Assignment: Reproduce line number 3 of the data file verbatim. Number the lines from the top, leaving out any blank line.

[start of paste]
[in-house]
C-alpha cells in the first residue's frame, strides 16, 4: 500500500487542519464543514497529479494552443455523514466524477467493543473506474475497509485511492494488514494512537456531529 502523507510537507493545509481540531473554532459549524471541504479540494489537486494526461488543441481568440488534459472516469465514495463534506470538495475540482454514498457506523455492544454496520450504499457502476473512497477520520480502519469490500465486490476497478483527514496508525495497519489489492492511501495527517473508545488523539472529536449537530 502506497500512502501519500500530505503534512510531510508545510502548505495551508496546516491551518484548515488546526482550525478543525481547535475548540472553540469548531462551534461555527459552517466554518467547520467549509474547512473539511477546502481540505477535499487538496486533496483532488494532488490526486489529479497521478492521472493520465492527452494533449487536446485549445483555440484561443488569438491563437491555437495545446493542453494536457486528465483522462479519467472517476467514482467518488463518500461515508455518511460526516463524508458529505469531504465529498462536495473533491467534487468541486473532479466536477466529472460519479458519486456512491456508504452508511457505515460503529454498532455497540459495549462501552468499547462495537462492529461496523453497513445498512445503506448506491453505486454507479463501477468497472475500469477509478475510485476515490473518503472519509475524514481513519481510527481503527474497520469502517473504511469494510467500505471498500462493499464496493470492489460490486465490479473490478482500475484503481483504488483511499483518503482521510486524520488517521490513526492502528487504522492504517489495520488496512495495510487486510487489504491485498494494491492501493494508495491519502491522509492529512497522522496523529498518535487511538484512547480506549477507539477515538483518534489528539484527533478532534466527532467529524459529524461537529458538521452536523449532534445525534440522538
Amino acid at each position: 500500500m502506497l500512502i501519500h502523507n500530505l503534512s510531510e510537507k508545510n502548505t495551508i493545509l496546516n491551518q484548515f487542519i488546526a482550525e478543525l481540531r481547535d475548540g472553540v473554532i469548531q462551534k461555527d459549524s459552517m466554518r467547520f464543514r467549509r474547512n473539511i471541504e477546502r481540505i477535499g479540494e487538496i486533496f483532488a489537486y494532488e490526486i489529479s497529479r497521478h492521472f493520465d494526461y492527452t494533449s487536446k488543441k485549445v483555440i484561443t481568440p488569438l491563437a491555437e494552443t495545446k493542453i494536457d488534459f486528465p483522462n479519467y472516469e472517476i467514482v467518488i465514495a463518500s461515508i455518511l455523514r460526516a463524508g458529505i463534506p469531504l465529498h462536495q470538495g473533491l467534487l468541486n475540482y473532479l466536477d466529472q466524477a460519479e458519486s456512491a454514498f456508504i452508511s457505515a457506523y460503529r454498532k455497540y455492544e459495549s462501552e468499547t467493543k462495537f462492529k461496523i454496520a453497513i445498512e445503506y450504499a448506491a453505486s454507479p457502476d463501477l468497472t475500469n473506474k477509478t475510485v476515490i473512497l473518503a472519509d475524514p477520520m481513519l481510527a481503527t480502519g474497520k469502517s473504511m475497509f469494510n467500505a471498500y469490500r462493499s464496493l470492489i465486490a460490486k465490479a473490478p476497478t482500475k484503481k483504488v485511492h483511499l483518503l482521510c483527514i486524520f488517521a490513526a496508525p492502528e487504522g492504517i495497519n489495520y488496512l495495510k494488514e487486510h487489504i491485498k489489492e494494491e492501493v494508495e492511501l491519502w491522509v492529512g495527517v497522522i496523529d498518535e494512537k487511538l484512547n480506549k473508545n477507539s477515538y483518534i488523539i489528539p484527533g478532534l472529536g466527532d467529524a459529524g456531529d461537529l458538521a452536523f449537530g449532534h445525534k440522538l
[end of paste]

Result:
Amino acid at each position: 500500500m502506497l500512502i501519500h502523507n500530505l503534512s510531510e510537507k508545510n502548505t495551508i493545509l496546516n491551518q484548515f487542519i488546526a482550525e478543525l481540531r481547535d475548540g472553540v473554532i469548531q462551534k461555527d459549524s459552517m466554518r467547520f464543514r467549509r474547512n473539511i471541504e477546502r481540505i477535499g479540494e487538496i486533496f483532488a489537486y494532488e490526486i489529479s497529479r497521478h492521472f493520465d494526461y492527452t494533449s487536446k488543441k485549445v483555440i484561443t481568440p488569438l491563437a491555437e494552443t495545446k493542453i494536457d488534459f486528465p483522462n479519467y472516469e472517476i467514482v467518488i465514495a463518500s461515508i455518511l455523514r460526516a463524508g458529505i463534506p469531504l465529498h462536495q470538495g473533491l467534487l468541486n475540482y473532479l466536477d466529472q466524477a460519479e458519486s456512491a454514498f456508504i452508511s457505515a457506523y460503529r454498532k455497540y455492544e459495549s462501552e468499547t467493543k462495537f462492529k461496523i454496520a453497513i445498512e445503506y450504499a448506491a453505486s454507479p457502476d463501477l468497472t475500469n473506474k477509478t475510485v476515490i473512497l473518503a472519509d475524514p477520520m481513519l481510527a481503527t480502519g474497520k469502517s473504511m475497509f469494510n467500505a471498500y469490500r462493499s464496493l470492489i465486490a460490486k465490479a473490478p476497478t482500475k484503481k483504488v485511492h483511499l483518503l482521510c483527514i486524520f488517521a490513526a496508525p492502528e487504522g492504517i495497519n489495520y488496512l495495510k494488514e487486510h487489504i491485498k489489492e494494491e492501493v494508495e492511501l491519502w491522509v492529512g495527517v497522522i496523529d498518535e494512537k487511538l484512547n480506549k473508545n477507539s477515538y483518534i488523539i489528539p484527533g478532534l472529536g466527532d467529524a459529524g456531529d461537529l458538521a452536523f449537530g449532534h445525534k440522538l